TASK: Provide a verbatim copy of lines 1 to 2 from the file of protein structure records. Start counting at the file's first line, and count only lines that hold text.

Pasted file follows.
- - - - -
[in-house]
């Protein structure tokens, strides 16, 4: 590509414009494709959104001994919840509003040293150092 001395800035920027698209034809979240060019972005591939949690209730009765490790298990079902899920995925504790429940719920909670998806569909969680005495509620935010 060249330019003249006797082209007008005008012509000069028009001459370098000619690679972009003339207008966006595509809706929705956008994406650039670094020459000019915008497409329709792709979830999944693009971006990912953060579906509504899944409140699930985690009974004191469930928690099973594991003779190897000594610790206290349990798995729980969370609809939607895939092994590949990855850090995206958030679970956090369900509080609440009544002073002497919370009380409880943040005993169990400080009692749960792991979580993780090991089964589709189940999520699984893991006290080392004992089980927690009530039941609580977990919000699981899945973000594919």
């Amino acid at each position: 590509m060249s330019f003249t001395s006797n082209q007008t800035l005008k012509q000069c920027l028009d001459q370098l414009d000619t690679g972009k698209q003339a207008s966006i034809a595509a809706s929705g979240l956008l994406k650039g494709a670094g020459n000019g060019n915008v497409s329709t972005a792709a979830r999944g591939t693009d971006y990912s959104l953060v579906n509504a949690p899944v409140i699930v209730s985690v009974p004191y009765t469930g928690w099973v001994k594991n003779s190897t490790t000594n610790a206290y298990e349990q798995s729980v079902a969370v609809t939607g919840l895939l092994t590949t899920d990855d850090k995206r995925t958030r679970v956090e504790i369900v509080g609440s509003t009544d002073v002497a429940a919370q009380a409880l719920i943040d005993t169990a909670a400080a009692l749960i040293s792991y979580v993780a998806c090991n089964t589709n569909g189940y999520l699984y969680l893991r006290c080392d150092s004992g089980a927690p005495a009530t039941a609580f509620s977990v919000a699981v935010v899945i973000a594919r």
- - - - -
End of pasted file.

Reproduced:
[in-house]
């Protein structure tokens, strides 16, 4: 590509414009494709959104001994919840509003040293150092 001395800035920027698209034809979240060019972005591939949690209730009765490790298990079902899920995925504790429940719920909670998806569909969680005495509620935010 060249330019003249006797082209007008005008012509000069028009001459370098000619690679972009003339207008966006595509809706929705956008994406650039670094020459000019915008497409329709792709979830999944693009971006990912953060579906509504899944409140699930985690009974004191469930928690099973594991003779190897000594610790206290349990798995729980969370609809939607895939092994590949990855850090995206958030679970956090369900509080609440009544002073002497919370009380409880943040005993169990400080009692749960792991979580993780090991089964589709189940999520699984893991006290080392004992089980927690009530039941609580977990919000699981899945973000594919």